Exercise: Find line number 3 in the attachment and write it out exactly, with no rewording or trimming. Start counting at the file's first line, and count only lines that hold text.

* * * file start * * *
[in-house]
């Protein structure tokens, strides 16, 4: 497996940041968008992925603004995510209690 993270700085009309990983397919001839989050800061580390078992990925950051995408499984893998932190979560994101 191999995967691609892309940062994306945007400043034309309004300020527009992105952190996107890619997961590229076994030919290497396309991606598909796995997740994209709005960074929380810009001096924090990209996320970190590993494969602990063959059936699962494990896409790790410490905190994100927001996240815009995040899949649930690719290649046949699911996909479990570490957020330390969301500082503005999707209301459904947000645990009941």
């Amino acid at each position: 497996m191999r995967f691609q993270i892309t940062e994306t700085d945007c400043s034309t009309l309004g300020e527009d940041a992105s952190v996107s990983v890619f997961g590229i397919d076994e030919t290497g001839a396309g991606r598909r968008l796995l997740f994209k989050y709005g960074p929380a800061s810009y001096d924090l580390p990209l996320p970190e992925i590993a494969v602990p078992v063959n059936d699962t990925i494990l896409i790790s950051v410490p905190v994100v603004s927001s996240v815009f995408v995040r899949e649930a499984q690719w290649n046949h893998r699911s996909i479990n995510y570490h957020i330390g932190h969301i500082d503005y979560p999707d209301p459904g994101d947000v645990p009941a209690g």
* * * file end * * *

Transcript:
């Amino acid at each position: 497996m191999r995967f691609q993270i892309t940062e994306t700085d945007c400043s034309t009309l309004g300020e527009d940041a992105s952190v996107s990983v890619f997961g590229i397919d076994e030919t290497g001839a396309g991606r598909r968008l796995l997740f994209k989050y709005g960074p929380a800061s810009y001096d924090l580390p990209l996320p970190e992925i590993a494969v602990p078992v063959n059936d699962t990925i494990l896409i790790s950051v410490p905190v994100v603004s927001s996240v815009f995408v995040r899949e649930a499984q690719w290649n046949h893998r699911s996909i479990n995510y570490h957020i330390g932190h969301i500082d503005y979560p999707d209301p459904g994101d947000v645990p009941a209690g």